Hybrid critter cheers Gardnerville woman | NevadaAppeal.com

Hybrid critter cheers Gardnerville woman

by Jo Rafferty

Belinda Grant/Appeal News Service Jack Curry, 17, who works for Dave Tyndall in Gardnerville, shows Skeeter the Zedonk.

GARDNERVILLE – There’s a new striped friend at Dave Tyndall’s ranch.

Marjorie Springmeyer, at 82, said she was depressed about politics at South Lake Tahoe and decided that buying a zedonk – half zebra, half donkey- might make her happy.

She called three of her friends, and Tyndall, a fencing contractor and part-time rancher, said he’d go in with her on the investment. Neither would divulge the price.

“We went in partners,” said Springmeyer. “He paid half and I paid half.”

“And I’m the one who got kicked,” Tyndall said.

The idea was planted in her head about a year ago after reading a Tahoe Daily Tribune article about a couple in Shingle Springs, Calif., who raises zedonks. When Springmeyer inquired about the hybrid animals, the breeder’s wife informed her that her husband had since died, and she consented to sell one of their four zedonks.

Recommended Stories For You

As of Oct. 9, Springmeyer and Tyndall own Skeeter.

Skeeter is the son of Touchdown, a donkey, and Zella, a zebra. Skeeter has a sister named Zellarina.

Skeeter makes a sound kind of like a hee-haw only higher pitched, said Tyndall.

Zedonks cannot reproduce, as it is with most hybrids, according to the Tahoe Daily Tribune article.

It was a rainy day and Skeeter appeared a little skittish around the press, but Tyndall and his friend, Jack Curry, 17, of Gardnerville say they’re determined to tame him in time for the Carson Valley Days Parade the second week in June.

“Get ready because you’re going to be in the Carson Valley Days Parade,” said Tyndall to Springmeyer, who was wearing zebra-striped gloves that Tyndall had bought for her.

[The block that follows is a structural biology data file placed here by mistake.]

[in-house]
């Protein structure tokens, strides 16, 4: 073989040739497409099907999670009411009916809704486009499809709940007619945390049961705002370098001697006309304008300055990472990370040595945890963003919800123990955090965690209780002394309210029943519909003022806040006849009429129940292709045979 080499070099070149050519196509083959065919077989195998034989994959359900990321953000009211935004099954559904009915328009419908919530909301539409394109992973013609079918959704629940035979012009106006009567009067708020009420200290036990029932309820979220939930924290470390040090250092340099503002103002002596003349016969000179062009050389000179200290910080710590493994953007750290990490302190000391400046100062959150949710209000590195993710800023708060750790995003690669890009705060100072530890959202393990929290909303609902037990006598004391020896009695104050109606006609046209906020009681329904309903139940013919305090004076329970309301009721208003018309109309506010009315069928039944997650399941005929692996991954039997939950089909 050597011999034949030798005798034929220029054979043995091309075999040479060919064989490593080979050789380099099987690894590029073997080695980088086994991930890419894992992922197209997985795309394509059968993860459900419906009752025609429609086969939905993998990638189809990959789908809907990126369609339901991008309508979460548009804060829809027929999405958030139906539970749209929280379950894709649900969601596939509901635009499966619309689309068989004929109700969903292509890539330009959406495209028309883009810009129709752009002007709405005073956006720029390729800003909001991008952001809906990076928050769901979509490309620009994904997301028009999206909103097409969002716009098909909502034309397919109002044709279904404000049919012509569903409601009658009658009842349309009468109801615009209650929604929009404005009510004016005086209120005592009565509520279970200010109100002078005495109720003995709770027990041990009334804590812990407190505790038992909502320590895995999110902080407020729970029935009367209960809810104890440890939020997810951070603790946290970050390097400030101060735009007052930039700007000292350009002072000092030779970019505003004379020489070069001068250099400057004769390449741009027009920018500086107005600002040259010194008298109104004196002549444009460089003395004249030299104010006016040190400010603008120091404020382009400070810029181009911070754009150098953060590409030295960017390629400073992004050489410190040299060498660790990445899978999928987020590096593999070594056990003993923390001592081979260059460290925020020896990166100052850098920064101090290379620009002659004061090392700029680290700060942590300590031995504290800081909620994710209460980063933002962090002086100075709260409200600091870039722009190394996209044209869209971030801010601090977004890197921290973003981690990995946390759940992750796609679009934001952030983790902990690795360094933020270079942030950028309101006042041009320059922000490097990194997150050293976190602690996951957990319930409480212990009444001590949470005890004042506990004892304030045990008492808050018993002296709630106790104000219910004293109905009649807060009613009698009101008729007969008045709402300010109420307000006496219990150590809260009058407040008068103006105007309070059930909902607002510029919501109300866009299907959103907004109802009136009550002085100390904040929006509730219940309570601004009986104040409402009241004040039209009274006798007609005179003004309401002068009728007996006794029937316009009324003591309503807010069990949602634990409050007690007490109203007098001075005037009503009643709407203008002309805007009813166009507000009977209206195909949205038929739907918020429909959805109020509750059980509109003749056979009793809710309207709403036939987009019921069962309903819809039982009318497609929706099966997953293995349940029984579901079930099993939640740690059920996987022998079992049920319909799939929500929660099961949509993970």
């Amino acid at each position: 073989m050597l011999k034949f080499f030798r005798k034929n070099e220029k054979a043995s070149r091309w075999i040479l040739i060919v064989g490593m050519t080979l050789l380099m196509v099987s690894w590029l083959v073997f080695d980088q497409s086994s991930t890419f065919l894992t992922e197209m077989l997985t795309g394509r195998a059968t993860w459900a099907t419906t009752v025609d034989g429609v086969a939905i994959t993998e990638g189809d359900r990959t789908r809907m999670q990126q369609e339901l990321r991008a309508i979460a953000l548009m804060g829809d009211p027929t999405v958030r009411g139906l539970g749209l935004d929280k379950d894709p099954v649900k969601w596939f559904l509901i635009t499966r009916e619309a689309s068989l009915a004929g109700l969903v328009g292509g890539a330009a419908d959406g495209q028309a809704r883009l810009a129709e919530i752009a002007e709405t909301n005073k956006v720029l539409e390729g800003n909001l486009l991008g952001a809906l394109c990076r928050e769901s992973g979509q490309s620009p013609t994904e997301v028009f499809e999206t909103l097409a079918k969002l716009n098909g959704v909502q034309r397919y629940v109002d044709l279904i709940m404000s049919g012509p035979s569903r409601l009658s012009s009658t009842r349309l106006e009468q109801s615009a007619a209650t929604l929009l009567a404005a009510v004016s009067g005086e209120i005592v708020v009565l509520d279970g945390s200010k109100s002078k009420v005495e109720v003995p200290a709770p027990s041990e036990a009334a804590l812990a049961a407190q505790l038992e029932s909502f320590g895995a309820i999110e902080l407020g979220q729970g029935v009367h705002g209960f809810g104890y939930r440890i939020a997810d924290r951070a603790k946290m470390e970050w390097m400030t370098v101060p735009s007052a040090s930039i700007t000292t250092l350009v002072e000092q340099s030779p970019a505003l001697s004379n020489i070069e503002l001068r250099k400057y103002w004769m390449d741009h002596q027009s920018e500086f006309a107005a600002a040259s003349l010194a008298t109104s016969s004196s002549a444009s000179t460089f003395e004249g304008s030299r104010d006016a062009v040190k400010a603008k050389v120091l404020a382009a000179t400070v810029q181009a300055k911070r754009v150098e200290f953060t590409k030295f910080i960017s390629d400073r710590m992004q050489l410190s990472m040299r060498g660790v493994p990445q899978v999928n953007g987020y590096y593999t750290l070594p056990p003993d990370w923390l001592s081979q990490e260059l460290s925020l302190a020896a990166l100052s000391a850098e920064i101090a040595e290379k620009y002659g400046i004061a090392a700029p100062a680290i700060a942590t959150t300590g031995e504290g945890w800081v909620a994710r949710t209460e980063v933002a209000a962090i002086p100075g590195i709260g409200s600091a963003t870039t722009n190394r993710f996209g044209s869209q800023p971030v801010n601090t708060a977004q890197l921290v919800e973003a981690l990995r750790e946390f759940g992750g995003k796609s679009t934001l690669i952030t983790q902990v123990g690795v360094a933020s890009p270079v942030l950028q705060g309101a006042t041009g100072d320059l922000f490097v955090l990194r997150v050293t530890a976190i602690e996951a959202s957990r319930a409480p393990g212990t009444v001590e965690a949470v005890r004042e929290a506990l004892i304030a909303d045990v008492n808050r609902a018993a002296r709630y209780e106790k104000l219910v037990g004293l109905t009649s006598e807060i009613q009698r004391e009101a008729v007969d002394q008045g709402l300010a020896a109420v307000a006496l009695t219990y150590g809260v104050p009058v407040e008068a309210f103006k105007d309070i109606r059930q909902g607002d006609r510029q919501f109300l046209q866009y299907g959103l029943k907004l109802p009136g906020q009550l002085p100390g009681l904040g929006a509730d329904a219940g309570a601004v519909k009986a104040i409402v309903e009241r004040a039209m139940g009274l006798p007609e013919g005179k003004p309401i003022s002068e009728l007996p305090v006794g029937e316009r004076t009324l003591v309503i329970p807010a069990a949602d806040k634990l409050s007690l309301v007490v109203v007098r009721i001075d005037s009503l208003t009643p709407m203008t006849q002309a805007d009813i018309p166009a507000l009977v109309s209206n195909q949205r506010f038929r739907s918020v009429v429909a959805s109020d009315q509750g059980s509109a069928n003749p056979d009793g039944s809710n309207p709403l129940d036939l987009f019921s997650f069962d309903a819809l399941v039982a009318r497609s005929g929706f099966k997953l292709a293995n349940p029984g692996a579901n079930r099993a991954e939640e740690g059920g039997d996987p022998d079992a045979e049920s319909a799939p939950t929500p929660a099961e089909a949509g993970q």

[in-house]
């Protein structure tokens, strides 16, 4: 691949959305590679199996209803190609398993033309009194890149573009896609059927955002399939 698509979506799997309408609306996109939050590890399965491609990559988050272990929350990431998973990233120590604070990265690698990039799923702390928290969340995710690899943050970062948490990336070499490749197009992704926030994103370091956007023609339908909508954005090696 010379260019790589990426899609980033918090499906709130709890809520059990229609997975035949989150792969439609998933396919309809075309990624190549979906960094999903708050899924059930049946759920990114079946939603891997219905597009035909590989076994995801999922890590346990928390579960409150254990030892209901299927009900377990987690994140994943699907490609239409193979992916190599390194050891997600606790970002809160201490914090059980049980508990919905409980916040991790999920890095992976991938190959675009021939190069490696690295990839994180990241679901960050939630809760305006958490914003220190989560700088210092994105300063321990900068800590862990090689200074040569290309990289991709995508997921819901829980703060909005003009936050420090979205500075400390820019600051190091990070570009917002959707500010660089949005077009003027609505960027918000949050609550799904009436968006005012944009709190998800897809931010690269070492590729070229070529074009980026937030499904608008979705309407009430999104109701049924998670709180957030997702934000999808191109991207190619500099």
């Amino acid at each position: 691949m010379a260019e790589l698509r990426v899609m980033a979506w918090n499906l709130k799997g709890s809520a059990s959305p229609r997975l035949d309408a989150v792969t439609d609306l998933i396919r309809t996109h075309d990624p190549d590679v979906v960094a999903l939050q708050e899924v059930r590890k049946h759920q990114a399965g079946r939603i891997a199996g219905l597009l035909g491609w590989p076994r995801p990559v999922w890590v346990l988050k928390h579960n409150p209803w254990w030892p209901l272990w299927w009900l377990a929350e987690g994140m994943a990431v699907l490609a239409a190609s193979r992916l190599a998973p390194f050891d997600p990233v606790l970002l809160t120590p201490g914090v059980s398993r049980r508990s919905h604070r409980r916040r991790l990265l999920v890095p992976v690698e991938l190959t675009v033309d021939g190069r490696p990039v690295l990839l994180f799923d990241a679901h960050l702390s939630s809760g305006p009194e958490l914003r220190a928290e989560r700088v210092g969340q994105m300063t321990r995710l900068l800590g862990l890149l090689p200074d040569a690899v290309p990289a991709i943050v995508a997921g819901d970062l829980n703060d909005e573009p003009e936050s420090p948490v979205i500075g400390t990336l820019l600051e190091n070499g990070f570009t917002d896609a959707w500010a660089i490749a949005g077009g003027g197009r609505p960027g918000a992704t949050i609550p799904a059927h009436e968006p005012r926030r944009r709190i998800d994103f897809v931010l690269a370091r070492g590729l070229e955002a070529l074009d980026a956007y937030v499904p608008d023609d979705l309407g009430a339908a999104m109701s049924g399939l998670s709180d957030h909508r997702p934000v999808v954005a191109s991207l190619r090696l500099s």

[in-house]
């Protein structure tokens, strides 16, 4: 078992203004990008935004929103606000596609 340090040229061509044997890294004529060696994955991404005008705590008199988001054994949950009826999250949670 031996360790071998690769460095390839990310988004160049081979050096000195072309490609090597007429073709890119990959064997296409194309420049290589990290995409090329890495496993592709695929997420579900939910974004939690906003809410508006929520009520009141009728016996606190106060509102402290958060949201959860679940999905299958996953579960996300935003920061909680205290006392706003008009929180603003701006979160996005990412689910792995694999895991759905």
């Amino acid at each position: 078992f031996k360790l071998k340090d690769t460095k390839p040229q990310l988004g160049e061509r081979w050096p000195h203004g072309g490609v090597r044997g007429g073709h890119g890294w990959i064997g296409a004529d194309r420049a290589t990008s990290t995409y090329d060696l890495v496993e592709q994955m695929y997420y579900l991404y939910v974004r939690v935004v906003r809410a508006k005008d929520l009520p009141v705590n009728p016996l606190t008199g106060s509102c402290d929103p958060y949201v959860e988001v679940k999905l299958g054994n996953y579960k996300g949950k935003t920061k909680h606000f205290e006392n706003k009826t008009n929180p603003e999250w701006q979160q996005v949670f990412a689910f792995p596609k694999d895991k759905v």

“No, I’m not going to ride in the parade,” Springmeyer said.

Curry nodded. “We’re going to have him more broke than a Cadillac, Marjorie,” he said.

Curry said he started roping at 3 years old when he moved from Oklahoma.

Springmeyer is no stranger to donkeys and burros. She grew up on the J Lazy J Ranch just up the street from Tyndall’s ranch and was given her first little white burro at the age of 11 months. Her father purchased the burro for her after it appeared in the movie “Lightnin'” featuring Will Rogers, when it was filmed at Lake Tahoe where Springmeyer’s family spent the summers.

Since then, Springmeyer has always loved the “creatures of labor.”

“It all goes back to as a child I believed that donkeys and burros made the world,” she said.

At one time Springmeyer and her husband, Melvin “Buzz” Springmeyer, now 85, owned about 40 burros.

“My sons put themselves through college giving burro rides in Lake Tahoe,” Springmeyer said.

Marjorie and Buzz Springmeyer are now real estate agents, which, in a roundabout way, is how word got out about her owning Skeeter. She said she blames John Hamer of Coldwell Banker, whom she told about the zedonk in a real estate class while on a break.

Jo Rafferty can be reached at jrafferty@recordcourier.com or 782-5121, ext. 213.